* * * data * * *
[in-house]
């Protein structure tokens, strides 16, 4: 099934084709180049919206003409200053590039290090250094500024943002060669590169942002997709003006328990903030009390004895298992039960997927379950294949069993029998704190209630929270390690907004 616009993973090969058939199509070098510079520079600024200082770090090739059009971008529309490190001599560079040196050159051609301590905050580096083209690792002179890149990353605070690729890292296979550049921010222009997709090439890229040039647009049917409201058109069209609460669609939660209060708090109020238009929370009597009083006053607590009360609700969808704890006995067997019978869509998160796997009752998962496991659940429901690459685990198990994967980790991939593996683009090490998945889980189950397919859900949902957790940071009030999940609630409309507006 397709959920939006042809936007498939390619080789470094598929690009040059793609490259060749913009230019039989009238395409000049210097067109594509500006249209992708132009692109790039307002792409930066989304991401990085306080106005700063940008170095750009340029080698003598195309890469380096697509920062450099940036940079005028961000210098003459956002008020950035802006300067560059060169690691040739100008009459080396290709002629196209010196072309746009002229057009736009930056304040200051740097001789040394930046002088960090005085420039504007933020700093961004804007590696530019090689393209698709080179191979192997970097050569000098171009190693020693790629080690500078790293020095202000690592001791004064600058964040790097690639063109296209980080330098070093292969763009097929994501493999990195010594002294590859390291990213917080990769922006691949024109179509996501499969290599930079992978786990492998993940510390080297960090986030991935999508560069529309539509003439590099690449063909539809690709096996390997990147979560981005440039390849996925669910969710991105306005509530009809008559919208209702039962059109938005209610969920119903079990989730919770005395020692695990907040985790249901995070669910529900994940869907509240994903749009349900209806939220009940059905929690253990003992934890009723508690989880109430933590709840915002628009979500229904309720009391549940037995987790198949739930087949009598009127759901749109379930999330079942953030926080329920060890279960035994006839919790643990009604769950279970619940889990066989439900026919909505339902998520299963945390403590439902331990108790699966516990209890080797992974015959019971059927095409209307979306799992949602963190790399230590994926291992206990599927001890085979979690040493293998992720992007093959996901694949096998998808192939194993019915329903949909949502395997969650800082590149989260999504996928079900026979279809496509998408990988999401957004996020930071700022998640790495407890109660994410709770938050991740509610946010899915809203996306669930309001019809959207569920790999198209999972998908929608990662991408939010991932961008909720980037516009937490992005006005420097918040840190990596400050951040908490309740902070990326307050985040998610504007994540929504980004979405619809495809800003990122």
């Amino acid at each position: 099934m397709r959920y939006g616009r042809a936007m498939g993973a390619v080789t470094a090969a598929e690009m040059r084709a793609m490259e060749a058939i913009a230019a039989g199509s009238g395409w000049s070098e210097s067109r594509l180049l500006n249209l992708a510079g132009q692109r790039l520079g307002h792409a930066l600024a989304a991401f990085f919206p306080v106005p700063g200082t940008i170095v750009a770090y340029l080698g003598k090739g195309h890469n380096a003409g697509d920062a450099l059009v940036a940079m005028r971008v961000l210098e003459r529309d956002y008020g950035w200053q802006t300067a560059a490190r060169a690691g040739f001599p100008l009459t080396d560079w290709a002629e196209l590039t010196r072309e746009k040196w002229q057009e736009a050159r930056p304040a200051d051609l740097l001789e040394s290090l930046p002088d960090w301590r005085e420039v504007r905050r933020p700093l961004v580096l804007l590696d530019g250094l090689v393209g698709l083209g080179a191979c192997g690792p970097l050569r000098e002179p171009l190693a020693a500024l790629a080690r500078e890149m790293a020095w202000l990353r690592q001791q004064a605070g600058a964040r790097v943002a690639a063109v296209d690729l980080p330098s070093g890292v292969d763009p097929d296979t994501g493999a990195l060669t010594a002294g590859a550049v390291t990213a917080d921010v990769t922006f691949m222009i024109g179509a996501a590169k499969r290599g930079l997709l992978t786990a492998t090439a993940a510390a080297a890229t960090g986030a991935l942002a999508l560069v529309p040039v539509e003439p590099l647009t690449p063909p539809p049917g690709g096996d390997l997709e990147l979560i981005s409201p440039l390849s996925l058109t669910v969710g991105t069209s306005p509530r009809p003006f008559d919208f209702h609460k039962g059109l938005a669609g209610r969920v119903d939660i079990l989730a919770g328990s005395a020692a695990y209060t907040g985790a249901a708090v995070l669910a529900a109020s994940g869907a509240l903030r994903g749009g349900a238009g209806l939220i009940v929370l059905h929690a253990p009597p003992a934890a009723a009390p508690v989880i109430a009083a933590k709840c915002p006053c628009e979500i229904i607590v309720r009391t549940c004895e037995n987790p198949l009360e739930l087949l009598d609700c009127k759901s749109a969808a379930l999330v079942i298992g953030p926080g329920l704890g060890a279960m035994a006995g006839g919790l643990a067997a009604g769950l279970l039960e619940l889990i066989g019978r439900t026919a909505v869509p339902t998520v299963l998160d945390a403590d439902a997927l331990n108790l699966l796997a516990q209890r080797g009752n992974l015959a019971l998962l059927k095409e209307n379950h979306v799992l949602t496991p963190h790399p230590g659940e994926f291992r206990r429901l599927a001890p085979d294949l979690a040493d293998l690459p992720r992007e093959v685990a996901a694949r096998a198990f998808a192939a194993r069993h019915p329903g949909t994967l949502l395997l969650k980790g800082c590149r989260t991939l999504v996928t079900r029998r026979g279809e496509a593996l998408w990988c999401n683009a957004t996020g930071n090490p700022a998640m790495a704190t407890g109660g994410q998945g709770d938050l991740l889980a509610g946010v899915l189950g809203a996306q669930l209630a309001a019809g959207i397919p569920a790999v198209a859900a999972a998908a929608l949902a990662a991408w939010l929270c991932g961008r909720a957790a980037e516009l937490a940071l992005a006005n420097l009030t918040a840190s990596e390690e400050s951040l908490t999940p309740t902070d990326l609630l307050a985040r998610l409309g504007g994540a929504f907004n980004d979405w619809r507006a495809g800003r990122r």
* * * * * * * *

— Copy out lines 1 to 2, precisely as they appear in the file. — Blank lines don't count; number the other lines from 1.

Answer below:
[in-house]
């Protein structure tokens, strides 16, 4: 099934084709180049919206003409200053590039290090250094500024943002060669590169942002997709003006328990903030009390004895298992039960997927379950294949069993029998704190209630929270390690907004 616009993973090969058939199509070098510079520079600024200082770090090739059009971008529309490190001599560079040196050159051609301590905050580096083209690792002179890149990353605070690729890292296979550049921010222009997709090439890229040039647009049917409201058109069209609460669609939660209060708090109020238009929370009597009083006053607590009360609700969808704890006995067997019978869509998160796997009752998962496991659940429901690459685990198990994967980790991939593996683009090490998945889980189950397919859900949902957790940071009030999940609630409309507006 397709959920939006042809936007498939390619080789470094598929690009040059793609490259060749913009230019039989009238395409000049210097067109594509500006249209992708132009692109790039307002792409930066989304991401990085306080106005700063940008170095750009340029080698003598195309890469380096697509920062450099940036940079005028961000210098003459956002008020950035802006300067560059060169690691040739100008009459080396290709002629196209010196072309746009002229057009736009930056304040200051740097001789040394930046002088960090005085420039504007933020700093961004804007590696530019090689393209698709080179191979192997970097050569000098171009190693020693790629080690500078790293020095202000690592001791004064600058964040790097690639063109296209980080330098070093292969763009097929994501493999990195010594002294590859390291990213917080990769922006691949024109179509996501499969290599930079992978786990492998993940510390080297960090986030991935999508560069529309539509003439590099690449063909539809690709096996390997990147979560981005440039390849996925669910969710991105306005509530009809008559919208209702039962059109938005209610969920119903079990989730919770005395020692695990907040985790249901995070669910529900994940869907509240994903749009349900209806939220009940059905929690253990003992934890009723508690989880109430933590709840915002628009979500229904309720009391549940037995987790198949739930087949009598009127759901749109379930999330079942953030926080329920060890279960035994006839919790643990009604769950279970619940889990066989439900026919909505339902998520299963945390403590439902331990108790699966516990209890080797992974015959019971059927095409209307979306799992949602963190790399230590994926291992206990599927001890085979979690040493293998992720992007093959996901694949096998998808192939194993019915329903949909949502395997969650800082590149989260999504996928079900026979279809496509998408990988999401957004996020930071700022998640790495407890109660994410709770938050991740509610946010899915809203996306669930309001019809959207569920790999198209999972998908929608990662991408939010991932961008909720980037516009937490992005006005420097918040840190990596400050951040908490309740902070990326307050985040998610504007994540929504980004979405619809495809800003990122």